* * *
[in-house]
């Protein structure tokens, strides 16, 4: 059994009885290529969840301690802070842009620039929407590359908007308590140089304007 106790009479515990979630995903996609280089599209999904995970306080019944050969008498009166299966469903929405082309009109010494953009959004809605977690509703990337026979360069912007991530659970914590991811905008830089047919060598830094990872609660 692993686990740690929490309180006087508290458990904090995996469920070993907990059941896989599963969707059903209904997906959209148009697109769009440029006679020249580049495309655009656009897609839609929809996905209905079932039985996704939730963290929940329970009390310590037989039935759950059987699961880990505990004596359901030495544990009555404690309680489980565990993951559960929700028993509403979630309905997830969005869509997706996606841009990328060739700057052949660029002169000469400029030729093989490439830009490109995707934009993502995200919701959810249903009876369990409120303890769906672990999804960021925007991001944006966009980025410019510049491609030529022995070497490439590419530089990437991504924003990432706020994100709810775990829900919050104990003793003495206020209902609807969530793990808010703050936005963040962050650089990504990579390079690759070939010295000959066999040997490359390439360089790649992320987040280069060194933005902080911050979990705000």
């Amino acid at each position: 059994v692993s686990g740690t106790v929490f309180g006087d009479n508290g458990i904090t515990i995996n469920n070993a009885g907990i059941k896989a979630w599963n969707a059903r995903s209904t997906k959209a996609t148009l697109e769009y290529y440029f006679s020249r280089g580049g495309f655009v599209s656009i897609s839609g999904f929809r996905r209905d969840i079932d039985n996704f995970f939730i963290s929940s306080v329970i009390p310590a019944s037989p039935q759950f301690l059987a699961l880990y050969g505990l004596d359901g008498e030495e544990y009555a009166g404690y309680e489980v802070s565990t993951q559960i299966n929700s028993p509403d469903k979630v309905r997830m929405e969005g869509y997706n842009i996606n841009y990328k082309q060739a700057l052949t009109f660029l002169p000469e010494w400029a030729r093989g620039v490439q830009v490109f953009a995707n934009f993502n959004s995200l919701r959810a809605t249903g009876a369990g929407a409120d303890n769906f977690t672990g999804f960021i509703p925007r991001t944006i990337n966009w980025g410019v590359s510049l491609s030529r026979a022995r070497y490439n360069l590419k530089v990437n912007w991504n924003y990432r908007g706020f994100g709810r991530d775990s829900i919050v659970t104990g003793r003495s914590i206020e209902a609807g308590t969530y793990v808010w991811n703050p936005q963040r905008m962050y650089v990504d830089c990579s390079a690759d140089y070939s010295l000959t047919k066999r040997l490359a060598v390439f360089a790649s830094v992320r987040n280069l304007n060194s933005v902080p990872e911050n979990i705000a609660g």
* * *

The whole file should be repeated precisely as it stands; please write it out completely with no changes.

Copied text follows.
[in-house]
């Protein structure tokens, strides 16, 4: 059994009885290529969840301690802070842009620039929407590359908007308590140089304007 106790009479515990979630995903996609280089599209999904995970306080019944050969008498009166299966469903929405082309009109010494953009959004809605977690509703990337026979360069912007991530659970914590991811905008830089047919060598830094990872609660 692993686990740690929490309180006087508290458990904090995996469920070993907990059941896989599963969707059903209904997906959209148009697109769009440029006679020249580049495309655009656009897609839609929809996905209905079932039985996704939730963290929940329970009390310590037989039935759950059987699961880990505990004596359901030495544990009555404690309680489980565990993951559960929700028993509403979630309905997830969005869509997706996606841009990328060739700057052949660029002169000469400029030729093989490439830009490109995707934009993502995200919701959810249903009876369990409120303890769906672990999804960021925007991001944006966009980025410019510049491609030529022995070497490439590419530089990437991504924003990432706020994100709810775990829900919050104990003793003495206020209902609807969530793990808010703050936005963040962050650089990504990579390079690759070939010295000959066999040997490359390439360089790649992320987040280069060194933005902080911050979990705000």
């Amino acid at each position: 059994v692993s686990g740690t106790v929490f309180g006087d009479n508290g458990i904090t515990i995996n469920n070993a009885g907990i059941k896989a979630w599963n969707a059903r995903s209904t997906k959209a996609t148009l697109e769009y290529y440029f006679s020249r280089g580049g495309f655009v599209s656009i897609s839609g999904f929809r996905r209905d969840i079932d039985n996704f995970f939730i963290s929940s306080v329970i009390p310590a019944s037989p039935q759950f301690l059987a699961l880990y050969g505990l004596d359901g008498e030495e544990y009555a009166g404690y309680e489980v802070s565990t993951q559960i299966n929700s028993p509403d469903k979630v309905r997830m929405e969005g869509y997706n842009i996606n841009y990328k082309q060739a700057l052949t009109f660029l002169p000469e010494w400029a030729r093989g620039v490439q830009v490109f953009a995707n934009f993502n959004s995200l919701r959810a809605t249903g009876a369990g929407a409120d303890n769906f977690t672990g999804f960021i509703p925007r991001t944006i990337n966009w980025g410019v590359s510049l491609s030529r026979a022995r070497y490439n360069l590419k530089v990437n912007w991504n924003y990432r908007g706020f994100g709810r991530d775990s829900i919050v659970t104990g003793r003495s914590i206020e209902a609807g308590t969530y793990v808010w991811n703050p936005q963040r905008m962050y650089v990504d830089c990579s390079a690759d140089y070939s010295l000959t047919k066999r040997l490359a060598v390439f360089a790649s830094v992320r987040n280069l304007n060194s933005v902080p990872e911050n979990i705000a609660g």